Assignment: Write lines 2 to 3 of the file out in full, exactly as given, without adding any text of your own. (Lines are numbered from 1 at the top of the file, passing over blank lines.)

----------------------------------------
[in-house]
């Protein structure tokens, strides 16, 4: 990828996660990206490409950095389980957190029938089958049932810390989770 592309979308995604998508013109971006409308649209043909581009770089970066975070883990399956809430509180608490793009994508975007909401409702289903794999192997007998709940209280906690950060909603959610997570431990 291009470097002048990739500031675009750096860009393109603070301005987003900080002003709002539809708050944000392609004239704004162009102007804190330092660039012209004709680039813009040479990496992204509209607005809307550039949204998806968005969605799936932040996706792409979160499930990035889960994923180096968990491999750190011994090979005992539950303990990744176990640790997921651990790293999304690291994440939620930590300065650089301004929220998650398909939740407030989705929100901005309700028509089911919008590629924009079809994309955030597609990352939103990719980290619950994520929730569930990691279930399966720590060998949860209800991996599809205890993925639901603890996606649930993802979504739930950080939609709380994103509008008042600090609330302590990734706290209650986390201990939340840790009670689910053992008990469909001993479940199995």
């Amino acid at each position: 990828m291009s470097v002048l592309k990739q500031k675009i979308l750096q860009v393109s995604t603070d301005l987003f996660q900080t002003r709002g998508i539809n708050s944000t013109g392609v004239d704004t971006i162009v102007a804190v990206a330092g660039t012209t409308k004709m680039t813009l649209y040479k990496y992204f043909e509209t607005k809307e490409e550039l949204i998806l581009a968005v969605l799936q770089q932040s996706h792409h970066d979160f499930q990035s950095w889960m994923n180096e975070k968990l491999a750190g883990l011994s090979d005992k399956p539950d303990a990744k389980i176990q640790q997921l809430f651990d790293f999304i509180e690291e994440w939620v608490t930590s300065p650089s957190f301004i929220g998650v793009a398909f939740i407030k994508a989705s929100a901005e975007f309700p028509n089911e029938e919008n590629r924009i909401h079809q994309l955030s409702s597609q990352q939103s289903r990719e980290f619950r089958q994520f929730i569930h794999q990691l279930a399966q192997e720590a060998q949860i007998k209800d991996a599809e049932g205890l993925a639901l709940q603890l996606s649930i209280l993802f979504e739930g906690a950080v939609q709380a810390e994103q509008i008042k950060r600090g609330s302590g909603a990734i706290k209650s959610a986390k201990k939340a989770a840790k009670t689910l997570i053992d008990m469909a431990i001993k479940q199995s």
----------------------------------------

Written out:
């Protein structure tokens, strides 16, 4: 990828996660990206490409950095389980957190029938089958049932810390989770 592309979308995604998508013109971006409308649209043909581009770089970066975070883990399956809430509180608490793009994508975007909401409702289903794999192997007998709940209280906690950060909603959610997570431990 291009470097002048990739500031675009750096860009393109603070301005987003900080002003709002539809708050944000392609004239704004162009102007804190330092660039012209004709680039813009040479990496992204509209607005809307550039949204998806968005969605799936932040996706792409979160499930990035889960994923180096968990491999750190011994090979005992539950303990990744176990640790997921651990790293999304690291994440939620930590300065650089301004929220998650398909939740407030989705929100901005309700028509089911919008590629924009079809994309955030597609990352939103990719980290619950994520929730569930990691279930399966720590060998949860209800991996599809205890993925639901603890996606649930993802979504739930950080939609709380994103509008008042600090609330302590990734706290209650986390201990939340840790009670689910053992008990469909001993479940199995």
């Amino acid at each position: 990828m291009s470097v002048l592309k990739q500031k675009i979308l750096q860009v393109s995604t603070d301005l987003f996660q900080t002003r709002g998508i539809n708050s944000t013109g392609v004239d704004t971006i162009v102007a804190v990206a330092g660039t012209t409308k004709m680039t813009l649209y040479k990496y992204f043909e509209t607005k809307e490409e550039l949204i998806l581009a968005v969605l799936q770089q932040s996706h792409h970066d979160f499930q990035s950095w889960m994923n180096e975070k968990l491999a750190g883990l011994s090979d005992k399956p539950d303990a990744k389980i176990q640790q997921l809430f651990d790293f999304i509180e690291e994440w939620v608490t930590s300065p650089s957190f301004i929220g998650v793009a398909f939740i407030k994508a989705s929100a901005e975007f309700p028509n089911e029938e919008n590629r924009i909401h079809q994309l955030s409702s597609q990352q939103s289903r990719e980290f619950r089958q994520f929730i569930h794999q990691l279930a399966q192997e720590a060998q949860i007998k209800d991996a599809e049932g205890l993925a639901l709940q603890l996606s649930i209280l993802f979504e739930g906690a950080v939609q709380a810390e994103q509008i008042k950060r600090g609330s302590g909603a990734i706290k209650s959610a986390k201990k939340a989770a840790k009670t689910l997570i053992d008990m469909a431990i001993k479940q199995s």